17. On the Helix we have presets, snapshot mode, and stomp mode. Presets can have multiple snapshots inside them (they are like presets within presets). Stomp mode allows you to turn on or off one or more blocks within your preset in momentary or latching mode. Normal usage of the Helix is that you have multiple presets. It's pretty smart to have each song have its own dedicated preset, that way you can scroll through your presets, like your set list. No more of those unsightly paper set lists -- you simply scroll through your presets that are organized in a specific order prior to the gig. I have one musical project where I created one "kitchen sink" preset that has every single sound I'd ever need to play those 20 songs. We often swap songs in and out, so to me that was an easier approach. Anyway.... With the advent of snapshots, typically people set up their Helix so that the Helix displays 8 snapshots when you select the preset. Other possibilities are 4 snapshots on the bottom and 4 stomps on the top. Or 4 snapshots on the top and 4 stomps on the bottom. Some people still go old-school and don't use any snapshots and simply use your Helix in stomp mode and turn on individual effects, or have one bottom that turns on/off their "lead" sound (delay, eq, etc). In stomp mode, you have an ability to create wormholes and place anything you want on your pedal board: snapshots, stomps, even other presets. This is accomplished with the Command Center. If you must use presets to switch between different sounds (ummm, why....?), e.g. solo/rhythm, there will always be an audible silent gap with no sound when you switch between your presets. This is absolutely not an issue if you use snapshots, no silence there -- so just use that approach. Helix allows you to have gap-less preset switching if you enable that in global settings, but you will reduce your signal path so it becomes half of what you currently have. The reason is that Helix has 2 DSP chips, and in this arrangement the 2nd DSP chip will load the new preset, so you don't experience any audio dropouts. So.... A lot of info out there, manuals and videos. But if you ask me about my preferred professional approach, it's like this: I have 60 presets, one for each song I know how to play. If the song has one sound throughout, even if it sounds exactly like the previous song, I still have a "redundant" preset for it. Inside each preset I have 8 snapshots. If there are no sound switches in my song, I have 8 identical snapshots. All my snapshots are organized similarly: e.g. lead is on the bottom right, etc. cheers!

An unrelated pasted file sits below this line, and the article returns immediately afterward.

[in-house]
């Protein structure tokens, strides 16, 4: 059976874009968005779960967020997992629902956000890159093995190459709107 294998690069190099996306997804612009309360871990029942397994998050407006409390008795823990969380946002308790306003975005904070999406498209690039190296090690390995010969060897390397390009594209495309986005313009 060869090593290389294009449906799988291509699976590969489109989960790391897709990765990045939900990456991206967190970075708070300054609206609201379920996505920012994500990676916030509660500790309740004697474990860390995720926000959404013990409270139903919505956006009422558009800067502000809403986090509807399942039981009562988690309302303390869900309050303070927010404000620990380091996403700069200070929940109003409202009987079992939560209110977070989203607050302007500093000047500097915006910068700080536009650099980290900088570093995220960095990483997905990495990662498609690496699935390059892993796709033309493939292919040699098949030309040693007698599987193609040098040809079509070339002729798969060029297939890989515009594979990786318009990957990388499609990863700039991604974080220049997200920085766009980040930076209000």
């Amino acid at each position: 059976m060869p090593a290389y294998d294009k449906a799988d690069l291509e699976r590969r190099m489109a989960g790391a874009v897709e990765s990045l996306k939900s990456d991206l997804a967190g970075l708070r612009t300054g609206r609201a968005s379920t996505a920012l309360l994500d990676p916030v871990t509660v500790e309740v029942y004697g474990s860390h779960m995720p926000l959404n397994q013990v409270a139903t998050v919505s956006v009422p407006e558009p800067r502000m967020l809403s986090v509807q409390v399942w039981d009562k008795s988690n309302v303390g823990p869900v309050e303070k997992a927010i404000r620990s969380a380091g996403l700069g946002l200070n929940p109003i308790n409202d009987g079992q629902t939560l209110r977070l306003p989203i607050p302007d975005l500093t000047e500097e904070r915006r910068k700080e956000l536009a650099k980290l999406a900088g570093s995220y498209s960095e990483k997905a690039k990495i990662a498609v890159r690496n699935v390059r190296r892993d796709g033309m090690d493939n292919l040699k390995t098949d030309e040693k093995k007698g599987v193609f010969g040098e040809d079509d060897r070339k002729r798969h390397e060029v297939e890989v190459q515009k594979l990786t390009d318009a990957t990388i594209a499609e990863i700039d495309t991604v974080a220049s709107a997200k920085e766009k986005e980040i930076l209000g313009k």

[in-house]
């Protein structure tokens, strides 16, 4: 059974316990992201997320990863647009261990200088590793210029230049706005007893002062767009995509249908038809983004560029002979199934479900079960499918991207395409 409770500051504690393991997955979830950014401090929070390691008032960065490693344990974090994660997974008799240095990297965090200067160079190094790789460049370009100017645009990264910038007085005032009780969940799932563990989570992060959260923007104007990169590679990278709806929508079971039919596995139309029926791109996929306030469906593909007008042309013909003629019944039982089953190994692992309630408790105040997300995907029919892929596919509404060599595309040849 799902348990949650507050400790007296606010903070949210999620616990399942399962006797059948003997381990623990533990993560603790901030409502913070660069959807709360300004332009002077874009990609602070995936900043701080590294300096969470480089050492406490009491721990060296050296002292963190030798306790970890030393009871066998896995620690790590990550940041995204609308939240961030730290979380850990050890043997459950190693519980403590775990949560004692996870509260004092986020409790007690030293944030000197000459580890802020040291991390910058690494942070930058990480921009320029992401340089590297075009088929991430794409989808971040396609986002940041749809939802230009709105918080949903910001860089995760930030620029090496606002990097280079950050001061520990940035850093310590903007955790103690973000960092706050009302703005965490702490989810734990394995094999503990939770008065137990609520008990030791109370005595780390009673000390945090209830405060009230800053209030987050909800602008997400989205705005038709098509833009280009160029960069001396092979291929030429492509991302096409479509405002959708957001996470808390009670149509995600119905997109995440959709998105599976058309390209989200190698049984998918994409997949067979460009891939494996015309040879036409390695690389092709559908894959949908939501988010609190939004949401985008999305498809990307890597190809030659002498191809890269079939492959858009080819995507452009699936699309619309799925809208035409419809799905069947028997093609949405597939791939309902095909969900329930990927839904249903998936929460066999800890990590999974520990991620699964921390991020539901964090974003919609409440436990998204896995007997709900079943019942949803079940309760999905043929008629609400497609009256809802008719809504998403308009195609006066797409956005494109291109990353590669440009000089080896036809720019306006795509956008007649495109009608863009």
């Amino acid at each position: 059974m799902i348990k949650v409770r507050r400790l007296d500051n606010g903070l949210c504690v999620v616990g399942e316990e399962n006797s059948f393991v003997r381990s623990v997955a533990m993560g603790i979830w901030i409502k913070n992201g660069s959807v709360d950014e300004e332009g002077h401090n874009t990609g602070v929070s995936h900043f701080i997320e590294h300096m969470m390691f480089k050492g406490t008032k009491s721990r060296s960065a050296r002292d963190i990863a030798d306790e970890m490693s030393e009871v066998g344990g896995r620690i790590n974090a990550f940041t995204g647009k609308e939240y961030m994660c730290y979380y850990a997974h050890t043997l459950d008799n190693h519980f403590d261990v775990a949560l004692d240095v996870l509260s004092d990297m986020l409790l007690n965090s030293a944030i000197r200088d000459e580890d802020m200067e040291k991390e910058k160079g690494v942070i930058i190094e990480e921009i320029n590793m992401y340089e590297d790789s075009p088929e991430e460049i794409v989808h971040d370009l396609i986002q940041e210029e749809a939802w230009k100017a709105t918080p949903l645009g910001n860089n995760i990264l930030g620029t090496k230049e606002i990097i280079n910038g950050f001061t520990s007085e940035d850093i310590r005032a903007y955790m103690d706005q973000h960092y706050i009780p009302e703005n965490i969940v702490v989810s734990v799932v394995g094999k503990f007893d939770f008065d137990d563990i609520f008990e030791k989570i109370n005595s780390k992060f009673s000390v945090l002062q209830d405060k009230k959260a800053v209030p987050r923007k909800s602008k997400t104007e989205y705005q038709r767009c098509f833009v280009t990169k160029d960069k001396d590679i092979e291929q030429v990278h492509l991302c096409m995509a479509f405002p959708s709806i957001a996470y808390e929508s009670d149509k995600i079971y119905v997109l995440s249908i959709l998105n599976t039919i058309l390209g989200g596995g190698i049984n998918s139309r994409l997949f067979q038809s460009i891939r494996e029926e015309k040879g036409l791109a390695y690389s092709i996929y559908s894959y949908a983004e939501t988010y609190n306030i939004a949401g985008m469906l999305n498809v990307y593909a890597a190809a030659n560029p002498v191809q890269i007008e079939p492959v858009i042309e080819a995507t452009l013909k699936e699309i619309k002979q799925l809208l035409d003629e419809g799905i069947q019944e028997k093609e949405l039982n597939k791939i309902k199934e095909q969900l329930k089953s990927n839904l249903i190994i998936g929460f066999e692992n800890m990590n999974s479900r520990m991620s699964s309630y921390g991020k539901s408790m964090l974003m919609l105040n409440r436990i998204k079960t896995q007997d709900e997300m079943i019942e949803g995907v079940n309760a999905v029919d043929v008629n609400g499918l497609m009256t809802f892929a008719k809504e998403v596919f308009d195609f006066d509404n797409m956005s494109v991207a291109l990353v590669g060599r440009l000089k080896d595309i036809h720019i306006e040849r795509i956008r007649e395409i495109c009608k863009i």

18. Yes that’s a cool idea. You can add a block and in HX Edit: right click on any parameter and assign it to an expression pedal. So you can add a parametric EQ and set various things to increase and decrease as you move the expression pedal. So you have your own customized EQ that is adjustable.
  19. One time I thought my Shure transmitter got broken because it wouldn’t charge. Just red blinking light. Long story short: the charger cable was bad!! So if it applies to you, try a different cable itself. Weirdly, the same bad cable charged other appliances with no issue.
  20. This quality control.... I remember when I was getting my rear-view camera installed on my car, they put my license plate upside-down.... Somebody must have been drunk.
  21. You know what would be cool? If you could copy snapshots between presets. It wouldn't be too difficult to figure out what blocks need to be copied along with them. There also could be functionality to remove unused blocks. That way you can for example dial in your solo sound on one preset/snapshot, and then you can copy/paste that snapshot into another preset/snapshot. Not a show-stopper, but could be super convenient to build new presets in minutes, as opposed to recreating the whole thing from scratch or making a copy of the existing preset and making tweaks (which is what I do). There also seems to be an issue when you copy a block from an existing preset and paste it into a new one--the bypass and [parameters] don't work as expected. I typically have to re-add the block manually in these situations. https://line6.ideascale.com/c/idea/1044711
  22. Hmm, maybe it's the guitar? What is your entire signal chain and absolutely everything you use, e.g. FRFR? Is there a wireless system? What about the power? All of those can theoretically glitch out.
  23. Helix LT pedal was killing me with the squeaking, I used this product on it, just a few sprays and it hasn't squeaked in a year and a half: https://www.amazon.com/dp/B007I9XUD0 dry graphite spray. It's very good, but can be messy if you spray all over the place. A friend of mine just got the Helix LT and it was squeaking exactly like mine out of the box. Yeah, I don't know about the expression pedal... I have a plastic expression pedal that came with my Nord Electro and I used it for a decade and it never failed me. Same with a Bad Horsie wah -- 14 years and zero issues, no squeaking, no alignment problems.
  24. So I took apart the thing and came to a conclusion that there's not enough lubrication. What was happening is that the screw.... was loose and there was too much friction because there was not enough grease, so that made it appear like the screw was tight because the pedal was hard to move, while since the screw was loose the alignment was off..... lol there. I put some lithium grease and reassembled the whole thing and now everything aligns well and the action is smooth. The whole damn thing is only 2 years old with minimal use.